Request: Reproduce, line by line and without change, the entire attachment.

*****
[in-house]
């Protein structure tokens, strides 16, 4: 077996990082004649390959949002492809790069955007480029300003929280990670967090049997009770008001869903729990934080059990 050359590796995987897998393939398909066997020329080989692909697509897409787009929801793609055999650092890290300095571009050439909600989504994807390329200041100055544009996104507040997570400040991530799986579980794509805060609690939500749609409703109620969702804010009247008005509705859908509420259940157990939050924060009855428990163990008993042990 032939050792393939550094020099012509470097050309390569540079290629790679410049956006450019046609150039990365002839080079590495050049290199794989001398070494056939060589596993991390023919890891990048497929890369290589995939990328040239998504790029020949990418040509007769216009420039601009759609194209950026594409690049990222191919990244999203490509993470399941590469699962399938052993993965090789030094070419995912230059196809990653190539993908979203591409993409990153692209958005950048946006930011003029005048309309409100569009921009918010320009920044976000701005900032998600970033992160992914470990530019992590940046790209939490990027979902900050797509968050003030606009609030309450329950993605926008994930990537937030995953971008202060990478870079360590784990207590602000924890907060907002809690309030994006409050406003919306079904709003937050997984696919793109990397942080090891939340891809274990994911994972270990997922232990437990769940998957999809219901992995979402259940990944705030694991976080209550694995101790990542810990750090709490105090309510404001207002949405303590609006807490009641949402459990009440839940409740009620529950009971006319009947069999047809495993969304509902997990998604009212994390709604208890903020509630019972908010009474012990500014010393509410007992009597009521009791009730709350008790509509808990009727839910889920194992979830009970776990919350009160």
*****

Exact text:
[in-house]
């Protein structure tokens, strides 16, 4: 077996990082004649390959949002492809790069955007480029300003929280990670967090049997009770008001869903729990934080059990 050359590796995987897998393939398909066997020329080989692909697509897409787009929801793609055999650092890290300095571009050439909600989504994807390329200041100055544009996104507040997570400040991530799986579980794509805060609690939500749609409703109620969702804010009247008005509705859908509420259940157990939050924060009855428990163990008993042990 032939050792393939550094020099012509470097050309390569540079290629790679410049956006450019046609150039990365002839080079590495050049290199794989001398070494056939060589596993991390023919890891990048497929890369290589995939990328040239998504790029020949990418040509007769216009420039601009759609194209950026594409690049990222191919990244999203490509993470399941590469699962399938052993993965090789030094070419995912230059196809990653190539993908979203591409993409990153692209958005950048946006930011003029005048309309409100569009921009918010320009920044976000701005900032998600970033992160992914470990530019992590940046790209939490990027979902900050797509968050003030606009609030309450329950993605926008994930990537937030995953971008202060990478870079360590784990207590602000924890907060907002809690309030994006409050406003919306079904709003937050997984696919793109990397942080090891939340891809274990994911994972270990997922232990437990769940998957999809219901992995979402259940990944705030694991976080209550694995101790990542810990750090709490105090309510404001207002949405303590609006807490009641949402459990009440839940409740009620529950009971006319009947069999047809495993969304509902997990998604009212994390709604208890903020509630019972908010009474012990500014010393509410007992009597009521009791009730709350008790509509808990009727839910889920194992979830009970776990919350009160």